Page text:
DC. I used to think my job as an academic was to do the research in theological ethics and trust others to recognize its value – and they would take my scholarship out to the church and the world at large. But I should be taking responsibility to reach an audience outside the academy.
If there was one thing that I would like to do with my academic career it would be to persuade the church that they should be at least as attentive to the sourcing of animal products as they are with fair trade tea and coffee, that it would be odd to go to a Christian gathering where no one would be paying attention to the sourcing of these sorts of products.
So I wonder, what would it take to begin to build something that might have the potential to reach a wider church and to persuade Christians that they have faith-based reasons to care about animals?
We are now in discussion with a significant number of theological colleges and seminaries in the UK and in North America about their participation with CreatureKind. If we can ask theological colleges and seminaries what it would mean to take animals more seriously, with implications beyond their catering policies and practices, with implications for the training of ministerial candidates – this will be the most effective way of introducing new Christian thinking into the churches in the medium and long-term.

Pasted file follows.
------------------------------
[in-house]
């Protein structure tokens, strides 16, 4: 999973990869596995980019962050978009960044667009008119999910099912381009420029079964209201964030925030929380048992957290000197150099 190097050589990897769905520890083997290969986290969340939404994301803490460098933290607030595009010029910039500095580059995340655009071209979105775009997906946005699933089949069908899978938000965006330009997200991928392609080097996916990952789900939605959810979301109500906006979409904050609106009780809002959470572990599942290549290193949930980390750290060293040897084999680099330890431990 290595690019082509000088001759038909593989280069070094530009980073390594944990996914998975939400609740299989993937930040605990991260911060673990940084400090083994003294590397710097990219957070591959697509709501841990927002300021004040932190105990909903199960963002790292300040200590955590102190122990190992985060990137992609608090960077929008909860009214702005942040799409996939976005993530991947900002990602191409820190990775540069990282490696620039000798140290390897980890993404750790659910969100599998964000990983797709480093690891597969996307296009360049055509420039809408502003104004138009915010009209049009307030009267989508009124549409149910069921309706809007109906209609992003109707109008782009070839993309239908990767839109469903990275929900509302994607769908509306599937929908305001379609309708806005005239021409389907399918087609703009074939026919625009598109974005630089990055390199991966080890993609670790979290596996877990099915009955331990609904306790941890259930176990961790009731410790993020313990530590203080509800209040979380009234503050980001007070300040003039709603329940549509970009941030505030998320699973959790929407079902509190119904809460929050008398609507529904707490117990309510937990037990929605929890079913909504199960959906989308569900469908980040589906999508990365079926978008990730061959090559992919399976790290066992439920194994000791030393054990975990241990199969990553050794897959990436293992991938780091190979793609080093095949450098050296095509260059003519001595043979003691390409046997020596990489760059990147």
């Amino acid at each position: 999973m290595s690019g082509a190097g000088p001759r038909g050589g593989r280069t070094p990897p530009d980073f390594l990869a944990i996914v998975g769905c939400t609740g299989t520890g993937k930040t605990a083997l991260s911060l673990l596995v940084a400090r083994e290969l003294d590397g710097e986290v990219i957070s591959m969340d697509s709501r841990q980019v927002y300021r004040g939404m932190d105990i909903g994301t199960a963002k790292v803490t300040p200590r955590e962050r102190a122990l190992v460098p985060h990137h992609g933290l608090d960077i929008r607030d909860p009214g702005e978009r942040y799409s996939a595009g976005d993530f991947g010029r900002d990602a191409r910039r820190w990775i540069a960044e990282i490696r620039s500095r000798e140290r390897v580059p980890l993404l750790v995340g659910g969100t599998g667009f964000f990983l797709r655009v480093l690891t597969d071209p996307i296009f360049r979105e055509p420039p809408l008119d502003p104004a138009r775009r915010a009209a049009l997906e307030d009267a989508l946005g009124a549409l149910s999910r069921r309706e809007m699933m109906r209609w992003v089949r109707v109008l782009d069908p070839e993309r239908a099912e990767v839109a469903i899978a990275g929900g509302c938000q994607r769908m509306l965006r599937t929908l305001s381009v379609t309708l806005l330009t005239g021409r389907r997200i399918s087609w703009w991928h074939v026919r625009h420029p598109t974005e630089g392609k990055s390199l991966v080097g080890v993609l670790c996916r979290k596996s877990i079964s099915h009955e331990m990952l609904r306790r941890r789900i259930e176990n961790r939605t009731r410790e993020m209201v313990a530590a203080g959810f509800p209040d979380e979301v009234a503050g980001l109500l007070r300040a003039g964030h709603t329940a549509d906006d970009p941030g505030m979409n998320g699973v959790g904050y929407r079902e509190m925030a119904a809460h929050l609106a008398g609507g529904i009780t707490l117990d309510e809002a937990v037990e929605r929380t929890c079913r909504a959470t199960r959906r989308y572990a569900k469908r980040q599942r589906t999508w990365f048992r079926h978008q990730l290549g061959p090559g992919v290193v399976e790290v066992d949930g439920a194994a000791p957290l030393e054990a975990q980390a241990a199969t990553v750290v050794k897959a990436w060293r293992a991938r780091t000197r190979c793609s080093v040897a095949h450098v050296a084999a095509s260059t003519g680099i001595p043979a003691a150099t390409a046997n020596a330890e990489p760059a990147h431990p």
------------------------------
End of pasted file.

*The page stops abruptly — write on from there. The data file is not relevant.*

AM: While visiting Regent College, I have arranged a vegan dinner with not only some Regent Faculty but faculty from UBC’s Faculty of Land and Food Systems.What will you hope to discuss with these people?
DC: I’m really looking forward to that meal! Sometimes people have the sense that veganism is an ascetic option, but I love to cook and eat good food, like most of the vegans I know.
What I’d like to talk about is fundamental values in the foods we eat that shape institutions and communities, and how to put those into practice in one of the most significant acts that people do together — eating. Wouldn’t it be wonderful if universities and colleges, especially those with Christian foundations, began to think about what that would mean for how we are eating together, where we are getting our ingredients we are serving people, and how could do that in stronger alignment with our commitments?